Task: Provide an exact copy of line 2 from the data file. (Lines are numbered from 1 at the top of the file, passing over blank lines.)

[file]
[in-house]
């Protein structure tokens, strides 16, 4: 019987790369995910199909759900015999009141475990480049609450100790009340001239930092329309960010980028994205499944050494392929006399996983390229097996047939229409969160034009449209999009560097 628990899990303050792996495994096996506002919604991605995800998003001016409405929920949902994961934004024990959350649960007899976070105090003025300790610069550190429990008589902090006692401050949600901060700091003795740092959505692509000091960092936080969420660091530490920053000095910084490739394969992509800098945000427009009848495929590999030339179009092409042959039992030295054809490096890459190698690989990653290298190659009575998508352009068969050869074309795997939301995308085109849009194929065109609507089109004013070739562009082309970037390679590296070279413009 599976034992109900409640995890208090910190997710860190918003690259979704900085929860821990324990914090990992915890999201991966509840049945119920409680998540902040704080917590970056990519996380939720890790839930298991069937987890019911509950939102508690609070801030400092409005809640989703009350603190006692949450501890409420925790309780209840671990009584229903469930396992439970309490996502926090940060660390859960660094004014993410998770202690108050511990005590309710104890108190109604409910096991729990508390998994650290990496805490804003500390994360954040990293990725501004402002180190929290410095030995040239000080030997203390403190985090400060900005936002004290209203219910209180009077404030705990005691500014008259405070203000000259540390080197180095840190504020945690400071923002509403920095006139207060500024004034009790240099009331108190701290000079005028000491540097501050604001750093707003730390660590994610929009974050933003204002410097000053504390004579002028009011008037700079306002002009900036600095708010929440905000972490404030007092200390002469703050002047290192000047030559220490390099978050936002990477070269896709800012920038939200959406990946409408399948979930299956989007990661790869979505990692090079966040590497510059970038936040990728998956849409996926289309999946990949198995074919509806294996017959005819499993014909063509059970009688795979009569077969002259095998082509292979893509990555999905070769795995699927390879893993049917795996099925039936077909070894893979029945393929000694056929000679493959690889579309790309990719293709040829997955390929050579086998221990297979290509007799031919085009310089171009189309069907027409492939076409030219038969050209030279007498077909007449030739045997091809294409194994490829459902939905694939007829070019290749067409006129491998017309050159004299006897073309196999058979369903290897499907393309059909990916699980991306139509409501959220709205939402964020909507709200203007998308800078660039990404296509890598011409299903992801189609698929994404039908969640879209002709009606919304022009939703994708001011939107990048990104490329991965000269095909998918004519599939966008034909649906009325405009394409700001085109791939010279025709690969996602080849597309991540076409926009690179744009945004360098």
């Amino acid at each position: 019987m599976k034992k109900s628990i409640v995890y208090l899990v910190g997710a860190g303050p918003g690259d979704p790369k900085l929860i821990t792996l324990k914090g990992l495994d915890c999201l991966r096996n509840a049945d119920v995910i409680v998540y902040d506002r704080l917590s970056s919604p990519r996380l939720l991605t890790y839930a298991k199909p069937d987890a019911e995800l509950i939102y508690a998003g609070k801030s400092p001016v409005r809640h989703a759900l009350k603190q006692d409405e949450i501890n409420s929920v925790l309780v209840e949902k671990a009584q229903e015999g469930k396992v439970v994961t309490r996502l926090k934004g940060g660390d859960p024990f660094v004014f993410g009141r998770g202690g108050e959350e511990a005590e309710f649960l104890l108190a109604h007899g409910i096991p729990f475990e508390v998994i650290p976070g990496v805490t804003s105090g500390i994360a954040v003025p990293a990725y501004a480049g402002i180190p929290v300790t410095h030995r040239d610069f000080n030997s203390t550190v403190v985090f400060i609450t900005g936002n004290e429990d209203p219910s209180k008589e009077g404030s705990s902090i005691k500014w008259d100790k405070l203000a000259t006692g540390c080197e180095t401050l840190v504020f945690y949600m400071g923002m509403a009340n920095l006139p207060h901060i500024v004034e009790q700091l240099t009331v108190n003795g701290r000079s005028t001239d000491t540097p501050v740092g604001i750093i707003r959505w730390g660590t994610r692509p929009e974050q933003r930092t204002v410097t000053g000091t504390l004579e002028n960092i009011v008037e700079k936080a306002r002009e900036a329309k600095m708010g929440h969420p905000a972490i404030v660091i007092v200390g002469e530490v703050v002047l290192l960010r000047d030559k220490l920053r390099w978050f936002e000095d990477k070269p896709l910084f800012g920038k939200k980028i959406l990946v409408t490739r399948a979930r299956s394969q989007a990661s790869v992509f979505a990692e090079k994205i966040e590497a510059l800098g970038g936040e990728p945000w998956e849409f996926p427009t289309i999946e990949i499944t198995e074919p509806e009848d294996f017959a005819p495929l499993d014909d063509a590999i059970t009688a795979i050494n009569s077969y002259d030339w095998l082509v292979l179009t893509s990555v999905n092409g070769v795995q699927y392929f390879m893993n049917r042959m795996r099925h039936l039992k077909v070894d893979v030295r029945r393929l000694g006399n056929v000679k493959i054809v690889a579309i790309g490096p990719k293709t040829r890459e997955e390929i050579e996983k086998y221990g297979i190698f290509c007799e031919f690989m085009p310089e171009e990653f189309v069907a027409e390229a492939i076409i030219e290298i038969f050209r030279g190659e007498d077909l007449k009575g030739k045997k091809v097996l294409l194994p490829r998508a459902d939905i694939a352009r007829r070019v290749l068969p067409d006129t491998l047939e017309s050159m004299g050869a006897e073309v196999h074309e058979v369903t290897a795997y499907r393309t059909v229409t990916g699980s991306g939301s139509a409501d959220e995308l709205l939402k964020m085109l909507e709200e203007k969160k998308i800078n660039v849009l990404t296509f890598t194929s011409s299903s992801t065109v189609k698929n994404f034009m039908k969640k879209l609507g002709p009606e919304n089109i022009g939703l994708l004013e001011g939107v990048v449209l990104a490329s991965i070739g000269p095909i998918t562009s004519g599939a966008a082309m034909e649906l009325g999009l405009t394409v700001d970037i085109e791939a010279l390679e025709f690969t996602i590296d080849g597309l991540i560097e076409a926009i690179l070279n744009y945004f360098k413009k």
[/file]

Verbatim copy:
């Protein structure tokens, strides 16, 4: 019987790369995910199909759900015999009141475990480049609450100790009340001239930092329309960010980028994205499944050494392929006399996983390229097996047939229409969160034009449209999009560097 628990899990303050792996495994096996506002919604991605995800998003001016409405929920949902994961934004024990959350649960007899976070105090003025300790610069550190429990008589902090006692401050949600901060700091003795740092959505692509000091960092936080969420660091530490920053000095910084490739394969992509800098945000427009009848495929590999030339179009092409042959039992030295054809490096890459190698690989990653290298190659009575998508352009068969050869074309795997939301995308085109849009194929065109609507089109004013070739562009082309970037390679590296070279413009 599976034992109900409640995890208090910190997710860190918003690259979704900085929860821990324990914090990992915890999201991966509840049945119920409680998540902040704080917590970056990519996380939720890790839930298991069937987890019911509950939102508690609070801030400092409005809640989703009350603190006692949450501890409420925790309780209840671990009584229903469930396992439970309490996502926090940060660390859960660094004014993410998770202690108050511990005590309710104890108190109604409910096991729990508390998994650290990496805490804003500390994360954040990293990725501004402002180190929290410095030995040239000080030997203390403190985090400060900005936002004290209203219910209180009077404030705990005691500014008259405070203000000259540390080197180095840190504020945690400071923002509403920095006139207060500024004034009790240099009331108190701290000079005028000491540097501050604001750093707003730390660590994610929009974050933003204002410097000053504390004579002028009011008037700079306002002009900036600095708010929440905000972490404030007092200390002469703050002047290192000047030559220490390099978050936002990477070269896709800012920038939200959406990946409408399948979930299956989007990661790869979505990692090079966040590497510059970038936040990728998956849409996926289309999946990949198995074919509806294996017959005819499993014909063509059970009688795979009569077969002259095998082509292979893509990555999905070769795995699927390879893993049917795996099925039936077909070894893979029945393929000694056929000679493959690889579309790309990719293709040829997955390929050579086998221990297979290509007799031919085009310089171009189309069907027409492939076409030219038969050209030279007498077909007449030739045997091809294409194994490829459902939905694939007829070019290749067409006129491998017309050159004299006897073309196999058979369903290897499907393309059909990916699980991306139509409501959220709205939402964020909507709200203007998308800078660039990404296509890598011409299903992801189609698929994404039908969640879209002709009606919304022009939703994708001011939107990048990104490329991965000269095909998918004519599939966008034909649906009325405009394409700001085109791939010279025709690969996602080849597309991540076409926009690179744009945004360098």